When MD’s (name changed) father passed two and a half years ago, she and her brother were left the family home in Wisconsin. The two continued to honor a land contract agreement between MD’s family friend, Alice (name changed), and MD’s father that had been enacted seven years prior to his passing.

Alice and MD’s father had agreed when they made the initial agreement that Alice would purchase the home the following year using her own loan. “Unfortunately, she never purchased the home,” explained MD. “Alice was supposed to pay my father a set amount every month, but eventually she stopped paying my father on a regular basis. Her payments became very sporadic over the following years eventually she stopped paying anything at all.”

Prior to her father’s passing, he asked Alice to, “either purchase the house or leave” because he didn’t want to leave this situation to his children. “She didn’t do either of those things and became squatter,” MD stated.

The Aftermath & Outcomes

MD had no other choice but to evict Alice and her children. However, during the seven years Alice lived in the house the family destroyed the interior in its entirety. There were tens of thousands of dollars in damage, and the home had to be completely gutted and remodeled.

Despite being well within her rights to sue Alice for damages (which MD did), the lawsuit was emotionally draining. MD was awarded the retail price of the home at the land contract’s origination date, $118,000, and an additional $8,000 in legal fees. However, because Alice’s income places her below the poverty line, MD cannot collect the settlement or garnish Alice’s wages.

To make matters worse, Alice refused to physically leave the home. Eventually they had to involve the local police department. The police then had to forcefully remove Alice from the property.

Sadly, Alice’s eviction wasn’t the end of the story. After the judgment was finalized, MD, the contractor and her brother, who was there on a day-to-day basis, had to take action because Alice kept returning to the home. MD also learned that Alice had destroyed the house out of spite, and she continued to inflict property damage every time she could, even after the final judgement. However, since there was no solid evidence of Alice’s returning wrong doing, they were unable to file criminal charges.

The family was finally able to rehab the house and sell it. The entire process was incredibly painful thanks to the loss of a father, the betrayal of a best friend, and intense financial pressure resulting from the property damage and legal actions. MD estimates total damages in excess of $40,000 with a total unknown amount in back rent. Without being able to recoup the cost of the home, it didn’t make financial sense for them to pursue another tiring legal battle.

Lessons Learned

When MD looks back on the saga, she admits she could have done things differently. Although she was raised in a family business and has an entrepreneurial background, she never intended to be a landlord. “I’ve learned that being a landlord is difficult if you’re unfamiliar with it. It’s very important to educate yourself about the rental laws in whatever state you’re in. If I could go back in time and start over, the one thing I would do differently is that I wouldn’t have taken as long as I did to file the lawsuit against Alice and evict her. Because she was [a former] friend, I opened myself up to manipulation by her and I let my emotions get the best of me. I should’ve separated my emotions from the situation. By not doing that it ended up costing me more money and more stress in the end, the result was Alice getting away with a lot more than she should have.”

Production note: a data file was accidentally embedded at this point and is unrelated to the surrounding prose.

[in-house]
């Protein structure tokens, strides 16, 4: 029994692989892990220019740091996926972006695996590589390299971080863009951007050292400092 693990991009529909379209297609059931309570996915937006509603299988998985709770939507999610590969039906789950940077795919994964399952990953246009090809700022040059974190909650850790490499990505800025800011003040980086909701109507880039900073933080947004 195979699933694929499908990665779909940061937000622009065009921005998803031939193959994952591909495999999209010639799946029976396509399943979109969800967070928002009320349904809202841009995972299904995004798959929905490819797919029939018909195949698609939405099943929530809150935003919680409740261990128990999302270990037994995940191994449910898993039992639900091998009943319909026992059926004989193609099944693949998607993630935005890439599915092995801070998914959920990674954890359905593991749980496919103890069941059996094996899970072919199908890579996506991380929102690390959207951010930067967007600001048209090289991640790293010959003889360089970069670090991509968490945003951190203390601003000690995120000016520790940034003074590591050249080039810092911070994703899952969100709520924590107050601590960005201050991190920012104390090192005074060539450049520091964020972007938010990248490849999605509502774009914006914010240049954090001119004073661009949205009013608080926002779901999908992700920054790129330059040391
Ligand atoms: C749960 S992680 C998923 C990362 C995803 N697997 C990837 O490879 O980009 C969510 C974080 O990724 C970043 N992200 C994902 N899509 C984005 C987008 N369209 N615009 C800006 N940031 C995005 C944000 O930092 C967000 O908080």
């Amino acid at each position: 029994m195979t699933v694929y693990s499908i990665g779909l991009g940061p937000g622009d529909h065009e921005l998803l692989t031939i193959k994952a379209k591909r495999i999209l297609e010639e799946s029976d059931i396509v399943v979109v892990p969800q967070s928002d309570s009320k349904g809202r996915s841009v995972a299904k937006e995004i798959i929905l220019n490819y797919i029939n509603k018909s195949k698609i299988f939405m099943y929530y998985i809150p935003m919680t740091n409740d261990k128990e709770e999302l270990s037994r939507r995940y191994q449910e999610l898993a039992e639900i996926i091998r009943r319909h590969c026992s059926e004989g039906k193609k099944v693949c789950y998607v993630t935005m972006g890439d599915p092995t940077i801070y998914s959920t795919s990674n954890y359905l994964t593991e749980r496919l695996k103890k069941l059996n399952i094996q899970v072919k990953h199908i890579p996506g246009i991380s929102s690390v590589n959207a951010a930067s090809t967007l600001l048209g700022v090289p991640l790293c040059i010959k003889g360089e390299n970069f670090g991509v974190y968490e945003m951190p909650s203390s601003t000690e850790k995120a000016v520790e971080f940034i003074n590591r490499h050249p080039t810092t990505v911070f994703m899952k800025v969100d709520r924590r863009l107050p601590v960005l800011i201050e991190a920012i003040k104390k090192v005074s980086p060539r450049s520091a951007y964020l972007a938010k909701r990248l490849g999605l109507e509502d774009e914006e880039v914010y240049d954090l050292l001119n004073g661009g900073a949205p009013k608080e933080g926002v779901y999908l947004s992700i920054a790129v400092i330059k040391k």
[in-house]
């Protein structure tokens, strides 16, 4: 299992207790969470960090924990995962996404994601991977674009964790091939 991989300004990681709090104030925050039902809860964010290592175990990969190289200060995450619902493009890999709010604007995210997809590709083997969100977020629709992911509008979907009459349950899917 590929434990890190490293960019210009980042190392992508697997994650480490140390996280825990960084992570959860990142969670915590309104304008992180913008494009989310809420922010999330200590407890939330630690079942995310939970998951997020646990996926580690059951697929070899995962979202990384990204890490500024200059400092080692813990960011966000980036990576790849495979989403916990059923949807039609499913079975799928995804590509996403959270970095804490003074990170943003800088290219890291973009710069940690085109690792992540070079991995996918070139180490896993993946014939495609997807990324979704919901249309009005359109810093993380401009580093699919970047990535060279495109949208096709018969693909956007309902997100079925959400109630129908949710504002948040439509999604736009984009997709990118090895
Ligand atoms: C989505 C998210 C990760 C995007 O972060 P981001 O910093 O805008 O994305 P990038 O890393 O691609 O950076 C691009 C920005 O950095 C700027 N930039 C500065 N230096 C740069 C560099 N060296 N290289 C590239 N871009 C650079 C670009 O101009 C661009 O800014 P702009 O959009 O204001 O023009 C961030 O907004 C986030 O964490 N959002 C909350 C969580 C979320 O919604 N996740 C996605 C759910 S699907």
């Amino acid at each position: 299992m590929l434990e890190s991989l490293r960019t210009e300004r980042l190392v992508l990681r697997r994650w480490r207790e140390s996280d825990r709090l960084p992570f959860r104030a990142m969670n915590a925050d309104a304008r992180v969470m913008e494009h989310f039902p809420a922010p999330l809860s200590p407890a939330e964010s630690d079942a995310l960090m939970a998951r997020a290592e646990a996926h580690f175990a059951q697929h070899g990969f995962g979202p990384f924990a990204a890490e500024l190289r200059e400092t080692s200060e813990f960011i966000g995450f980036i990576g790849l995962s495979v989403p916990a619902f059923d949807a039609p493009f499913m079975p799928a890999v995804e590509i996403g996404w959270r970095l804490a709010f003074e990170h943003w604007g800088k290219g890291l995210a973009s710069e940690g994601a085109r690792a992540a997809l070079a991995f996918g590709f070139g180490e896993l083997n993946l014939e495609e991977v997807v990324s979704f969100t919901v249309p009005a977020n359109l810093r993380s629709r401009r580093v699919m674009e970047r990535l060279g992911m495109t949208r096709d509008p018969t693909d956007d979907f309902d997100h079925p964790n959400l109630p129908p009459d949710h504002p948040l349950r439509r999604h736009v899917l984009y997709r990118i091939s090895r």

MD’s Helpful Tips for the Accidental Landlord

MD offers some advice for those who stumble into being an accidental landlord:

  • Carefully vet any potential tenant.
  • Use a service that will perform a thorough background check into their rental history and income. True, it may cost a small fee, but it is worth it to have the peace of mind and could save you thousands of dollars in the long run.
  • Charge an application fee. This way the prospective tenant covers the cost of the background check. I find that people who are serious about renting will pay the fee for the application.
  • Do not get emotionally involved or attached to your tenant. It is perfectly acceptable and encouraged to be friendly but keep it business first. Becoming too close to them will make it more difficult for you to enforce the rules.
  • Find and retain a good real estate attorney. Once you have one, have them craft your lease. Don’t leave out any detail because even the littles things you might think won’t matter can come back to cause you problems later.

MD’s story is not unique. There are many stories out there of similar situations. When asked if she would ever be a landlord again, MD simply replied, “I would definitely invest in real estate in the future. Currently, I manage a rental property in Las Vegas that my father used to manage with my mother, prior to his death. I’ve learned a lot from this experience and it has helped me become a better landlord for the Vegas property.”

Have an interesting story about being an accidental landlord? Share it with us below or reach out directly to helwing@thinkrealty.com.

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Categories | Article | Single Family
  • Heather Elwing

    Heather A. Elwing has a bachelor degree in public relations and journalism minoring is global sustainability. She is a licensed Realtor in Missouri working on her GREEN designation. She has passion for education within the real estate investing space, sustainable building and living.

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